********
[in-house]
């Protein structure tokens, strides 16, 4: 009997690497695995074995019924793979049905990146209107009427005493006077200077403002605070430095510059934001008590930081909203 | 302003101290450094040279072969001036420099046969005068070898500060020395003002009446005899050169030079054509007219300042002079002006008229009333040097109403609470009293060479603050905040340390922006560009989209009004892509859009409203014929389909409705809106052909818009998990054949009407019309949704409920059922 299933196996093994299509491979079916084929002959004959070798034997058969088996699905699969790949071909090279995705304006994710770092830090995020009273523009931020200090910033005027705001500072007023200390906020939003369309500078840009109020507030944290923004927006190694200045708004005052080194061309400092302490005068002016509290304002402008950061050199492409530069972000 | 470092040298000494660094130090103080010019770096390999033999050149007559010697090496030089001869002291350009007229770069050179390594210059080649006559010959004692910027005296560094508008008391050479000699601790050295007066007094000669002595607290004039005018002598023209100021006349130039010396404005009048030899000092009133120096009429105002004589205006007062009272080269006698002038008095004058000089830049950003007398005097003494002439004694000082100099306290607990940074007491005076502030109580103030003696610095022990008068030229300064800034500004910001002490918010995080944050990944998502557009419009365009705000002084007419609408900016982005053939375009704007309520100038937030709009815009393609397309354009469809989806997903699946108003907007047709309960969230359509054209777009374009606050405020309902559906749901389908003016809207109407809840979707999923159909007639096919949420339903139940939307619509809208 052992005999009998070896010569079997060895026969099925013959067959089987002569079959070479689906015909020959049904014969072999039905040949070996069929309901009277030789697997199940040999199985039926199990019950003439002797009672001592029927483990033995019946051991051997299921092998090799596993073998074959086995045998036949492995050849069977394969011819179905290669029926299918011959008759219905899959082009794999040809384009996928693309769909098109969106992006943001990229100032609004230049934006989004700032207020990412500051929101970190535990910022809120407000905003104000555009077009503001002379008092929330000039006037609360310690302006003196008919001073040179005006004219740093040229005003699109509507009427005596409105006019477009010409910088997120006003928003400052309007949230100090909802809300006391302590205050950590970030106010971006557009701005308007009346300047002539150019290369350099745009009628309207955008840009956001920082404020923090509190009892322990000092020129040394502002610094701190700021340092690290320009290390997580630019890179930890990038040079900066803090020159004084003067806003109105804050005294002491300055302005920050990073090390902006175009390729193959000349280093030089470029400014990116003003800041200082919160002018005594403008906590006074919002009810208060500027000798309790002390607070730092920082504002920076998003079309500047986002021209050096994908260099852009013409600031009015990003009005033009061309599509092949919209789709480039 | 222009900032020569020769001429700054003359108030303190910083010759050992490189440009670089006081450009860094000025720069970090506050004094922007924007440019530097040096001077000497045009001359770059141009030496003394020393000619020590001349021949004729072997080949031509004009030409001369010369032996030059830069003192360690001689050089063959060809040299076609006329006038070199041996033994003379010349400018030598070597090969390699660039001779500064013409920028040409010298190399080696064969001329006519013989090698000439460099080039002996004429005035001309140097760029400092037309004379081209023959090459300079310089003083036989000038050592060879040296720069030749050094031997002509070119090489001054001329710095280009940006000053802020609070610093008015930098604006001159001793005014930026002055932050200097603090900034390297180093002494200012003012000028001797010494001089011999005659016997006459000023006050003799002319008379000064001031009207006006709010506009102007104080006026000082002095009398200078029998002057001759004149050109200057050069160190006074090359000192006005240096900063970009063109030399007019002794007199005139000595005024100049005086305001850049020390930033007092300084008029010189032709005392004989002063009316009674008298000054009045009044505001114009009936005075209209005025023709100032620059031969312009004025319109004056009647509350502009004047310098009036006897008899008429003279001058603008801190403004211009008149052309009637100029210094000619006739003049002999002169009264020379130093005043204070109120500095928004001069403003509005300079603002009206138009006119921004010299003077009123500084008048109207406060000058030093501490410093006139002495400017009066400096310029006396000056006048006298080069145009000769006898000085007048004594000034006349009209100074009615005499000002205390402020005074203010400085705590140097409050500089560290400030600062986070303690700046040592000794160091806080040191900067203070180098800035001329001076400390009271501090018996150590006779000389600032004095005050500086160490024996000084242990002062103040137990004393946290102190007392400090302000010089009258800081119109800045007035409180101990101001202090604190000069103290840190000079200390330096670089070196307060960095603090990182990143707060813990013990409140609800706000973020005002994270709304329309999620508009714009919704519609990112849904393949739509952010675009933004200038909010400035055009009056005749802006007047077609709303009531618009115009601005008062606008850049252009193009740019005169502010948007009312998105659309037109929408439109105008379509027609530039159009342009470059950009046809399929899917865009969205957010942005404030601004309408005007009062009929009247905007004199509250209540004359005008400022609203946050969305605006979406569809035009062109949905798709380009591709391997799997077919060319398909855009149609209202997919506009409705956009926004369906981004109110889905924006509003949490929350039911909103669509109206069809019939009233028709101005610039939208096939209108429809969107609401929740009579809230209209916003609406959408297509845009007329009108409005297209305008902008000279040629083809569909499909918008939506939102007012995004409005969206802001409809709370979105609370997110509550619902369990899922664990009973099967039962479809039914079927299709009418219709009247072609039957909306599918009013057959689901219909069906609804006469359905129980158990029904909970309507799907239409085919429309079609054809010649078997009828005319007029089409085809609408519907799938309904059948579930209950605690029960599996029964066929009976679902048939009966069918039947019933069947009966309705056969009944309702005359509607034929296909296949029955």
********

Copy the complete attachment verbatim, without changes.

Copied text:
[in-house]
């Protein structure tokens, strides 16, 4: 009997690497695995074995019924793979049905990146209107009427005493006077200077403002605070430095510059934001008590930081909203 | 302003101290450094040279072969001036420099046969005068070898500060020395003002009446005899050169030079054509007219300042002079002006008229009333040097109403609470009293060479603050905040340390922006560009989209009004892509859009409203014929389909409705809106052909818009998990054949009407019309949704409920059922 299933196996093994299509491979079916084929002959004959070798034997058969088996699905699969790949071909090279995705304006994710770092830090995020009273523009931020200090910033005027705001500072007023200390906020939003369309500078840009109020507030944290923004927006190694200045708004005052080194061309400092302490005068002016509290304002402008950061050199492409530069972000 | 470092040298000494660094130090103080010019770096390999033999050149007559010697090496030089001869002291350009007229770069050179390594210059080649006559010959004692910027005296560094508008008391050479000699601790050295007066007094000669002595607290004039005018002598023209100021006349130039010396404005009048030899000092009133120096009429105002004589205006007062009272080269006698002038008095004058000089830049950003007398005097003494002439004694000082100099306290607990940074007491005076502030109580103030003696610095022990008068030229300064800034500004910001002490918010995080944050990944998502557009419009365009705000002084007419609408900016982005053939375009704007309520100038937030709009815009393609397309354009469809989806997903699946108003907007047709309960969230359509054209777009374009606050405020309902559906749901389908003016809207109407809840979707999923159909007639096919949420339903139940939307619509809208 052992005999009998070896010569079997060895026969099925013959067959089987002569079959070479689906015909020959049904014969072999039905040949070996069929309901009277030789697997199940040999199985039926199990019950003439002797009672001592029927483990033995019946051991051997299921092998090799596993073998074959086995045998036949492995050849069977394969011819179905290669029926299918011959008759219905899959082009794999040809384009996928693309769909098109969106992006943001990229100032609004230049934006989004700032207020990412500051929101970190535990910022809120407000905003104000555009077009503001002379008092929330000039006037609360310690302006003196008919001073040179005006004219740093040229005003699109509507009427005596409105006019477009010409910088997120006003928003400052309007949230100090909802809300006391302590205050950590970030106010971006557009701005308007009346300047002539150019290369350099745009009628309207955008840009956001920082404020923090509190009892322990000092020129040394502002610094701190700021340092690290320009290390997580630019890179930890990038040079900066803090020159004084003067806003109105804050005294002491300055302005920050990073090390902006175009390729193959000349280093030089470029400014990116003003800041200082919160002018005594403008906590006074919002009810208060500027000798309790002390607070730092920082504002920076998003079309500047986002021209050096994908260099852009013409600031009015990003009005033009061309599509092949919209789709480039 | 222009900032020569020769001429700054003359108030303190910083010759050992490189440009670089006081450009860094000025720069970090506050004094922007924007440019530097040096001077000497045009001359770059141009030496003394020393000619020590001349021949004729072997080949031509004009030409001369010369032996030059830069003192360690001689050089063959060809040299076609006329006038070199041996033994003379010349400018030598070597090969390699660039001779500064013409920028040409010298190399080696064969001329006519013989090698000439460099080039002996004429005035001309140097760029400092037309004379081209023959090459300079310089003083036989000038050592060879040296720069030749050094031997002509070119090489001054001329710095280009940006000053802020609070610093008015930098604006001159001793005014930026002055932050200097603090900034390297180093002494200012003012000028001797010494001089011999005659016997006459000023006050003799002319008379000064001031009207006006709010506009102007104080006026000082002095009398200078029998002057001759004149050109200057050069160190006074090359000192006005240096900063970009063109030399007019002794007199005139000595005024100049005086305001850049020390930033007092300084008029010189032709005392004989002063009316009674008298000054009045009044505001114009009936005075209209005025023709100032620059031969312009004025319109004056009647509350502009004047310098009036006897008899008429003279001058603008801190403004211009008149052309009637100029210094000619006739003049002999002169009264020379130093005043204070109120500095928004001069403003509005300079603002009206138009006119921004010299003077009123500084008048109207406060000058030093501490410093006139002495400017009066400096310029006396000056006048006298080069145009000769006898000085007048004594000034006349009209100074009615005499000002205390402020005074203010400085705590140097409050500089560290400030600062986070303690700046040592000794160091806080040191900067203070180098800035001329001076400390009271501090018996150590006779000389600032004095005050500086160490024996000084242990002062103040137990004393946290102190007392400090302000010089009258800081119109800045007035409180101990101001202090604190000069103290840190000079200390330096670089070196307060960095603090990182990143707060813990013990409140609800706000973020005002994270709304329309999620508009714009919704519609990112849904393949739509952010675009933004200038909010400035055009009056005749802006007047077609709303009531618009115009601005008062606008850049252009193009740019005169502010948007009312998105659309037109929408439109105008379509027609530039159009342009470059950009046809399929899917865009969205957010942005404030601004309408005007009062009929009247905007004199509250209540004359005008400022609203946050969305605006979406569809035009062109949905798709380009591709391997799997077919060319398909855009149609209202997919506009409705956009926004369906981004109110889905924006509003949490929350039911909103669509109206069809019939009233028709101005610039939208096939209108429809969107609401929740009579809230209209916003609406959408297509845009007329009108409005297209305008902008000279040629083809569909499909918008939506939102007012995004409005969206802001409809709370979105609370997110509550619902369990899922664990009973099967039962479809039914079927299709009418219709009247072609039957909306599918009013057959689901219909069906609804006469359905129980158990029904909970309507799907239409085919429309079609054809010649078997009828005319007029089409085809609408519907799938309904059948579930209950605690029960599996029964066929009976679902048939009966069918039947019933069947009966309705056969009944309702005359509607034929296909296949029955």